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Authors: Agatha Christie

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BOOK: Star over Bethlehem
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And sorely against her will, Mary knew that what she had been shown was indeed Truth … and she could not disbelieve any more.

The tears raced down her cheeks and she bent over the child in the manger, her arms outspread as though to protect him. She cried out:

“My child … my little helpless child … what can I do to save you? To spare you from what is to come? Not only from the sorrow and the pain, but from the evil that will blossom in your heart? Oh indeed it would have been better for you if you had never been born, or if you had died with your first breath. For then you would have gone back to God pure and unsoiled.”

And the Angel said: “That is why I have come to you, Mary.”

Mary said: “What do you mean?”

The Angel answered: “You have seen the future. It is in your power to say if your child shall live or die.”

Then Mary bent her head, and amidst stifled sobs she murmured:

“The Lord gave him to me … If the Lord now takes him away, then I see that it may indeed be mercy, and though it tears my flesh I submit to God's will.”

But the Angel said softly:

“It is not quite like that. God lays no command on you. The choice is
. You have seen the future. Choose now if the child shall live or die.”

Then Mary was silent for a little while. She was a woman who thought slowly. She looked once at the Angel for guidance, but the Angel gave her none. He was golden and beautiful and infinitely remote.

She thought of the pictures that had been shown her—of the agony in the garden, of the shameful death, of a man who, at the hour of death, was forsaken of God, and she heard again the dreadful word

And now, at this moment, the sleeping babe was pure and innocent and happy …

But she did not decide at once, she went on thinking—going over and over again those pictures she had been shown. And in doing so a curious thing happened, for she remembered little things that she had not been aware of seeing at the time. She saw, for instance, the face of the man on the right-hand cross … Not an evil face, only a weak one—and it was turned towards the centre cross and on it was an expression of love and trust and adoration … And it came to Mary, with sudden wonder—“It was at
my son
he was looking like that …”

And suddenly, sharply and clearly, she saw her son's face as it had been when he looked down at his sleeping friends in the garden. There was sadness there, and pity and understanding and a great love … And she thought: “It is the face of a
man …” And she saw again the scene of accusation. But this time she looked, not at the splendid High Priest, but at the face of the accused man … and in his eyes was no consciousness of guilt …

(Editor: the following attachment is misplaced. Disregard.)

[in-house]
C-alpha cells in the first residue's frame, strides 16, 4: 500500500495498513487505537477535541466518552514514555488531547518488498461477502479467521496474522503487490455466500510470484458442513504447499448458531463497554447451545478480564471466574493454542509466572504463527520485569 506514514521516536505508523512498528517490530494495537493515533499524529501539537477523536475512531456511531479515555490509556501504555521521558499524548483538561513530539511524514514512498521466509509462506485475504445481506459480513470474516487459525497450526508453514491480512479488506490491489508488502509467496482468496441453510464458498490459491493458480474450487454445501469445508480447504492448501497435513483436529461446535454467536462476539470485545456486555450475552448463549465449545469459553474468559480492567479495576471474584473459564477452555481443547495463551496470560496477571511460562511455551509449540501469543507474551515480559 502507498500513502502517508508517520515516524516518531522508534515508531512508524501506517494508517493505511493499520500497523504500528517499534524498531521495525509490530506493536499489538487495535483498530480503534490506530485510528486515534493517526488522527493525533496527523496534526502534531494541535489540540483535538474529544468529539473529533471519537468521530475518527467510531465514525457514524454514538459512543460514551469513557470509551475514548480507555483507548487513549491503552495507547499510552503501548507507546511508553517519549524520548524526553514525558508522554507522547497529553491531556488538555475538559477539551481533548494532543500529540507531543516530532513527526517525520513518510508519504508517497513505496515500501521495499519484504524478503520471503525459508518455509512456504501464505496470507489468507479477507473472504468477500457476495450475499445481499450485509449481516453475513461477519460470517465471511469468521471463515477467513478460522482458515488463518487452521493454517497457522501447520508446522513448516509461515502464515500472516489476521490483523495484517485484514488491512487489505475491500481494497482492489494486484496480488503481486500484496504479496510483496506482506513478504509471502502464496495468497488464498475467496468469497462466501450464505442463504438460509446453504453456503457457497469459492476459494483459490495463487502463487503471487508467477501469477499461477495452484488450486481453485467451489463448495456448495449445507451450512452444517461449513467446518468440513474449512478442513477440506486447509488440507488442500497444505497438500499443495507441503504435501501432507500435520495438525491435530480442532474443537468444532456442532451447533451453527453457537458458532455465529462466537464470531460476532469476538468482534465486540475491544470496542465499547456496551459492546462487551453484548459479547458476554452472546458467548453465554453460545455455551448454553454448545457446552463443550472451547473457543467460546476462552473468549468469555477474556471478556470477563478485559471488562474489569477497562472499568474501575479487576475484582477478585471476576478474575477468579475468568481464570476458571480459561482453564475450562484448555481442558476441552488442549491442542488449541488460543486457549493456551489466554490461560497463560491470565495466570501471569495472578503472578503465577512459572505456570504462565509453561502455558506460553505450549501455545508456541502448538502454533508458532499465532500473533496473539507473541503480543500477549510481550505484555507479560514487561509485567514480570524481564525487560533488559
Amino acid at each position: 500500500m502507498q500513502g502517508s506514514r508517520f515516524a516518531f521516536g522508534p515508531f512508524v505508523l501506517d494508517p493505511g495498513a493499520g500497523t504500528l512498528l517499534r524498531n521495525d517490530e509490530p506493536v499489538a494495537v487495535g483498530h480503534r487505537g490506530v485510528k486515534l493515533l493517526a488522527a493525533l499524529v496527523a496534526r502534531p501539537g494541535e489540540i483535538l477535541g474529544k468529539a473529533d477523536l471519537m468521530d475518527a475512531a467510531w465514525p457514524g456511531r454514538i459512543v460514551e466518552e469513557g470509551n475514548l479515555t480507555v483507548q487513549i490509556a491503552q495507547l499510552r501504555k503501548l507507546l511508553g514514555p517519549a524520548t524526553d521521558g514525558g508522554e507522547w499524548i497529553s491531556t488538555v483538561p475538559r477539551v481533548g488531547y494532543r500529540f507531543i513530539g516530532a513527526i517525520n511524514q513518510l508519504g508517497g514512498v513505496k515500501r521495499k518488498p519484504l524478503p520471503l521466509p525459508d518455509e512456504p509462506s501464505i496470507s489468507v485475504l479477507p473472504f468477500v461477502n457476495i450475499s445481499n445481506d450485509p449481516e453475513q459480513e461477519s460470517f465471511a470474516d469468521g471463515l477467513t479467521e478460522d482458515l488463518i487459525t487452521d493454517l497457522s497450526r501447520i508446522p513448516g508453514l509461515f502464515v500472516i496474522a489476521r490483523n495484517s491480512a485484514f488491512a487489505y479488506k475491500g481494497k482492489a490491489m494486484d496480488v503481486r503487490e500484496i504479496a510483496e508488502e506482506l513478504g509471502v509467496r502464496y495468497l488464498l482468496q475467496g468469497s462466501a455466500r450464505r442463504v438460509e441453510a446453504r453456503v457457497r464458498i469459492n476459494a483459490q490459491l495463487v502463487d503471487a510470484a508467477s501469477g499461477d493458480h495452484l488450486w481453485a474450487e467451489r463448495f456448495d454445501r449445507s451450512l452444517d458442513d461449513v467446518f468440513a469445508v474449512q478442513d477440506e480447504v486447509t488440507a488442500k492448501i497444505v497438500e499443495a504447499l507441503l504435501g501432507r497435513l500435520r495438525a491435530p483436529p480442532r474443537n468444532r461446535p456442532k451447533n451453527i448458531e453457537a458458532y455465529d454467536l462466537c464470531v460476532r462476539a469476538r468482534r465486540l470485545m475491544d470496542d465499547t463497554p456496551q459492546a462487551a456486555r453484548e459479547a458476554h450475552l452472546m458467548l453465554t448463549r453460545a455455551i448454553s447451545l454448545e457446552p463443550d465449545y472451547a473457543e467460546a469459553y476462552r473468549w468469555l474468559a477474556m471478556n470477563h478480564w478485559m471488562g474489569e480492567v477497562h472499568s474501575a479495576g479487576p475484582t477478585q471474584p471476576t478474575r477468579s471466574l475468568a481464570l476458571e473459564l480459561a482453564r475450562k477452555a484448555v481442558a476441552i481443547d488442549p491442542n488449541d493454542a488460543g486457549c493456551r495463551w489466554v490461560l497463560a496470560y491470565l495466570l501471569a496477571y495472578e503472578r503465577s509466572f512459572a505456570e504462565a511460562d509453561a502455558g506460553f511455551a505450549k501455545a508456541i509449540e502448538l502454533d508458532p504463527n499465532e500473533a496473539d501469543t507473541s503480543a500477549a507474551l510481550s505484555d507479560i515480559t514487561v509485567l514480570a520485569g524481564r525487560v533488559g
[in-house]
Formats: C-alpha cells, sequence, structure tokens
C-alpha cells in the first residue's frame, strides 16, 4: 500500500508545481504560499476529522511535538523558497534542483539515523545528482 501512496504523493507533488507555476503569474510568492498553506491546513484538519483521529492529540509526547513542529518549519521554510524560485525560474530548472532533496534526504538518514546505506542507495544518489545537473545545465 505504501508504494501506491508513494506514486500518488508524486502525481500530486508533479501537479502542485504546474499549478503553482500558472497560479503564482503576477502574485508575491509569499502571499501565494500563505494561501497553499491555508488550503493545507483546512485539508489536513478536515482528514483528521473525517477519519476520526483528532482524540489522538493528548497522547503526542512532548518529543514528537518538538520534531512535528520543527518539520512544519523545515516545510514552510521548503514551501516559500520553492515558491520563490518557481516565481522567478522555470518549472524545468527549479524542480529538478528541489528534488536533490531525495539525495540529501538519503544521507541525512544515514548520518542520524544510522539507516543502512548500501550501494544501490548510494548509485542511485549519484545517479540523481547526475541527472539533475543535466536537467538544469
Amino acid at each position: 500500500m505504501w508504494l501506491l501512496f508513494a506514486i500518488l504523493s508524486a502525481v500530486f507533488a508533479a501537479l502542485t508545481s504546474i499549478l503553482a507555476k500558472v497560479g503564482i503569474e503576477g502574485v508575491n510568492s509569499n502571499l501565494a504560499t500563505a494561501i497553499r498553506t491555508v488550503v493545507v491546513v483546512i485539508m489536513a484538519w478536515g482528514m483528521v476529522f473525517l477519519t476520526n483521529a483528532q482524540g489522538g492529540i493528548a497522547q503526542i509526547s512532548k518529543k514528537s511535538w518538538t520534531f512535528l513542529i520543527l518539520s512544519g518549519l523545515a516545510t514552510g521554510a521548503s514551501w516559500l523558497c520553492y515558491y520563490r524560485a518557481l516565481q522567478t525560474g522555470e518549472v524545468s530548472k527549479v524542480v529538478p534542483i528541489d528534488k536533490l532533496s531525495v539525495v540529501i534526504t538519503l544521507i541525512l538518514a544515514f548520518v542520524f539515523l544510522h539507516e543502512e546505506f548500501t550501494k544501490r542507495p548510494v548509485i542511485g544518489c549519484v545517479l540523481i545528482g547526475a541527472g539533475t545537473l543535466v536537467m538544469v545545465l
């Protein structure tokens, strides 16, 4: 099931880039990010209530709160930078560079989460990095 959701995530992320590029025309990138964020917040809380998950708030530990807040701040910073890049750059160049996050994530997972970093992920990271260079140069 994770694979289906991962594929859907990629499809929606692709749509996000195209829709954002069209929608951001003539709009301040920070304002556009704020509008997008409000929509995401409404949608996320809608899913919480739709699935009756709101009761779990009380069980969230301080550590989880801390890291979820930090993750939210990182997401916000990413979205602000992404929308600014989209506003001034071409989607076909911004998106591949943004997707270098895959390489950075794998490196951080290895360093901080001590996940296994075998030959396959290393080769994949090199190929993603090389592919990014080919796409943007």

And Mary's face grew very troubled.

Then the Angel said:

“Have you made your choice, Mary? Will you spare your son suffering and evildoing?”

And Mary said slowly:

“It is not for me, an ignorant and simple woman, to understand the High Purposes of God. The Lord gave me my child. If the Lord takes him away, then that is His will. But since God has given him life, it is not for me to take that life away. For it may be that in my child's life there are things that I do not properly understand … It may be that I have seen only
of a picture, not the whole. My baby's life is his own, not mine, and I have no right to dispose of it.”

“Think again,” said the Angel. “Will you not lay your child in my arms and I will bear him back to God?”

“Take him in your arms if it is God's command,” said Mary. “But
will not lay him there.”

There was a great rustling of wings and a blaze of light and the Angel vanished.

Joseph came in a moment later and Mary told him of what had occurred. Joseph approved of what Mary had done.

“You did right, wife,” he said. “And who knows, this may have been a lying Angel.”

“No,” said Mary. “He did not lie.”

She was sure of that with every instinct in her.

“I do not believe a word of it all,” said Joseph stoutly. “We will bring our son up very carefully and give him good religious instruction, for it is education that counts. He shall work in the shop and go with us to the Synagogue on the Sabbath and keep all the Feasts and the Purifications.”

Looking in the manger, he said:

“See, our son is smiling …”

And indeed the boy was smiling and holding out tiny hands to his mother as though to say “Well Done.”

But aloft in the vaults of blue, the Angel was quivering with pride and rage.

“To think that I should fail with a foolish, ignorant, woman! Well, there will come another chance. One day when
is weary and hungry and weak … Then I will take him up to the top of a mountain and show him the Kingdoms of this World of mine. I will offer him the Lordship of them all. He shall control Cities and Kings and Peoples … He shall have the Power of causing wars to cease and hunger and oppression to vanish. One gesture of worship to me and he shall be able to establish peace and plenty, contentment and good will—know himself to be a Supreme Power for Good. He can never withstand